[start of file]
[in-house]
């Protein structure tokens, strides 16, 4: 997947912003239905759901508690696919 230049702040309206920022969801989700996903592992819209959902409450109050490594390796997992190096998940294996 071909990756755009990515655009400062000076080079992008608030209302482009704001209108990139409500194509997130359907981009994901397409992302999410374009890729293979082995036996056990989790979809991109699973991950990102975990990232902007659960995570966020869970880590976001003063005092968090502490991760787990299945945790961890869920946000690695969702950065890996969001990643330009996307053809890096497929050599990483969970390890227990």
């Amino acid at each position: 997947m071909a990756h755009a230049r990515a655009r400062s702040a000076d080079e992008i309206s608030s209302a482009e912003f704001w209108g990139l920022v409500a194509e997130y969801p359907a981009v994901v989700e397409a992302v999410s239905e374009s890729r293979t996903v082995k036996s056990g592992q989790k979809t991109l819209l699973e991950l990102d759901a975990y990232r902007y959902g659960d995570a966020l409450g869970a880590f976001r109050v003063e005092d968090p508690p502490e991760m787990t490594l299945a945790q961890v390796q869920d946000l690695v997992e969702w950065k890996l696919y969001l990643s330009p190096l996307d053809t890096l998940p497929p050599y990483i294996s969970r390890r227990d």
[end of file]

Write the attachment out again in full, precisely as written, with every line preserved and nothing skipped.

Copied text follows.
[in-house]
């Protein structure tokens, strides 16, 4: 997947912003239905759901508690696919 230049702040309206920022969801989700996903592992819209959902409450109050490594390796997992190096998940294996 071909990756755009990515655009400062000076080079992008608030209302482009704001209108990139409500194509997130359907981009994901397409992302999410374009890729293979082995036996056990989790979809991109699973991950990102975990990232902007659960995570966020869970880590976001003063005092968090502490991760787990299945945790961890869920946000690695969702950065890996969001990643330009996307053809890096497929050599990483969970390890227990």
């Amino acid at each position: 997947m071909a990756h755009a230049r990515a655009r400062s702040a000076d080079e992008i309206s608030s209302a482009e912003f704001w209108g990139l920022v409500a194509e997130y969801p359907a981009v994901v989700e397409a992302v999410s239905e374009s890729r293979t996903v082995k036996s056990g592992q989790k979809t991109l819209l699973e991950l990102d759901a975990y990232r902007y959902g659960d995570a966020l409450g869970a880590f976001r109050v003063e005092d968090p508690p502490e991760m787990t490594l299945a945790q961890v390796q869920d946000l690695v997992e969702w950065k890996l696919y969001l990643s330009p190096l996307d053809t890096l998940p497929p050599y990483i294996s969970r390890r227990d």